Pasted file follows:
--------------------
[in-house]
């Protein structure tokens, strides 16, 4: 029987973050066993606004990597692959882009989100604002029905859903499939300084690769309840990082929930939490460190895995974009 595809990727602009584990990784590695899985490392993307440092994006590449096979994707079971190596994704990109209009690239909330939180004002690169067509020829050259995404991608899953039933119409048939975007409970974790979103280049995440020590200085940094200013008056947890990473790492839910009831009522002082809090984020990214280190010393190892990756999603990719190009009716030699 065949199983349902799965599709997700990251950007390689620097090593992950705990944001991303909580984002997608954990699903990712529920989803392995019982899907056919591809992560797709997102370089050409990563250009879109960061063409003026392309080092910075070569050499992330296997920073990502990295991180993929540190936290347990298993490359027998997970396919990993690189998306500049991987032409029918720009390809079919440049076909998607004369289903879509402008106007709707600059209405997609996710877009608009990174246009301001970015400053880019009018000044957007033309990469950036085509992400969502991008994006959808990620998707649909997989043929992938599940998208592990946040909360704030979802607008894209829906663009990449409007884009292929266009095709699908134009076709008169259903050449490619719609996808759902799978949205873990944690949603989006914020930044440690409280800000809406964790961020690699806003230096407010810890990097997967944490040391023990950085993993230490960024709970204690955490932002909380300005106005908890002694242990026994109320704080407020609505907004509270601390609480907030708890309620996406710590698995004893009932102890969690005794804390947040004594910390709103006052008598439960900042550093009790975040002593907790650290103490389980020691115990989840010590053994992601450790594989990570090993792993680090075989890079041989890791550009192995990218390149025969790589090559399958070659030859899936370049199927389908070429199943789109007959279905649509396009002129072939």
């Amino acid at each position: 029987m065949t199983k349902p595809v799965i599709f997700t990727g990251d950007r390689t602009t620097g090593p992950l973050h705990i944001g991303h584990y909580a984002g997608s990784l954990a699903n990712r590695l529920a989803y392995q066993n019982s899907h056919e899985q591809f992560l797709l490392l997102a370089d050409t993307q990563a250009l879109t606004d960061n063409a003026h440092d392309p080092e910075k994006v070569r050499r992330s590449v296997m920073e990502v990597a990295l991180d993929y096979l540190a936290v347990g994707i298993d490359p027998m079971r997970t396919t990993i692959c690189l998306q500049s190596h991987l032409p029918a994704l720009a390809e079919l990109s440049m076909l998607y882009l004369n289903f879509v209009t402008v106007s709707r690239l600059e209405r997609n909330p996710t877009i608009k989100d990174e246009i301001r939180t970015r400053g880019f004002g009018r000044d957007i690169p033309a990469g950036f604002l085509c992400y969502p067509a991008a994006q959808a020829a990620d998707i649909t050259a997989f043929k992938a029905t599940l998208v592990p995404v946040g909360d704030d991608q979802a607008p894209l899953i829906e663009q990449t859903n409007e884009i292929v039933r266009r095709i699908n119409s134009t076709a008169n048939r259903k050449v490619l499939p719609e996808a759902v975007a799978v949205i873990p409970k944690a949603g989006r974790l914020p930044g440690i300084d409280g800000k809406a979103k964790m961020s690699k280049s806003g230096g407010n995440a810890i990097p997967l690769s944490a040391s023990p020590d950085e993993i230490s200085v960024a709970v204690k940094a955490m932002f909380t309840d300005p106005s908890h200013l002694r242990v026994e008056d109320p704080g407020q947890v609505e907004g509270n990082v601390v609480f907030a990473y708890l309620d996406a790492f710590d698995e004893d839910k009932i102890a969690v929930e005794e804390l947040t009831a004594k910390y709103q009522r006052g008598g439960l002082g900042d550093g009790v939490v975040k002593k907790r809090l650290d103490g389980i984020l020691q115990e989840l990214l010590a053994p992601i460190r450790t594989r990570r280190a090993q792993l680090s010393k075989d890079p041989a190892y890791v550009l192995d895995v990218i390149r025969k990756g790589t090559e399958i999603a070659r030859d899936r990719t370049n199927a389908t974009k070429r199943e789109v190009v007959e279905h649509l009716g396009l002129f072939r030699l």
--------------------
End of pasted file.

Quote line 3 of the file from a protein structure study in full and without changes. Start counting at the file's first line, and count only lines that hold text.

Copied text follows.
């Amino acid at each position: 029987m065949t199983k349902p595809v799965i599709f997700t990727g990251d950007r390689t602009t620097g090593p992950l973050h705990i944001g991303h584990y909580a984002g997608s990784l954990a699903n990712r590695l529920a989803y392995q066993n019982s899907h056919e899985q591809f992560l797709l490392l997102a370089d050409t993307q990563a250009l879109t606004d960061n063409a003026h440092d392309p080092e910075k994006v070569r050499r992330s590449v296997m920073e990502v990597a990295l991180d993929y096979l540190a936290v347990g994707i298993d490359p027998m079971r997970t396919t990993i692959c690189l998306q500049s190596h991987l032409p029918a994704l720009a390809e079919l990109s440049m076909l998607y882009l004369n289903f879509v209009t402008v106007s709707r690239l600059e209405r997609n909330p996710t877009i608009k989100d990174e246009i301001r939180t970015r400053g880019f004002g009018r000044d957007i690169p033309a990469g950036f604002l085509c992400y969502p067509a991008a994006q959808a020829a990620d998707i649909t050259a997989f043929k992938a029905t599940l998208v592990p995404v946040g909360d704030d991608q979802a607008p894209l899953i829906e663009q990449t859903n409007e884009i292929v039933r266009r095709i699908n119409s134009t076709a008169n048939r259903k050449v490619l499939p719609e996808a759902v975007a799978v949205i873990p409970k944690a949603g989006r974790l914020p930044g440690i300084d409280g800000k809406a979103k964790m961020s690699k280049s806003g230096g407010n995440a810890i990097p997967l690769s944490a040391s023990p020590d950085e993993i230490s200085v960024a709970v204690k940094a955490m932002f909380t309840d300005p106005s908890h200013l002694r242990v026994e008056d109320p704080g407020q947890v609505e907004g509270n990082v601390v609480f907030a990473y708890l309620d996406a790492f710590d698995e004893d839910k009932i102890a969690v929930e005794e804390l947040t009831a004594k910390y709103q009522r006052g008598g439960l002082g900042d550093g009790v939490v975040k002593k907790r809090l650290d103490g389980i984020l020691q115990e989840l990214l010590a053994p992601i460190r450790t594989r990570r280190a090993q792993l680090s010393k075989d890079p041989a190892y890791v550009l192995d895995v990218i390149r025969k990756g790589t090559e399958i999603a070659r030859d899936r990719t370049n199927a389908t974009k070429r199943e789109v190009v007959e279905h649509l009716g396009l002129f072939r030699l």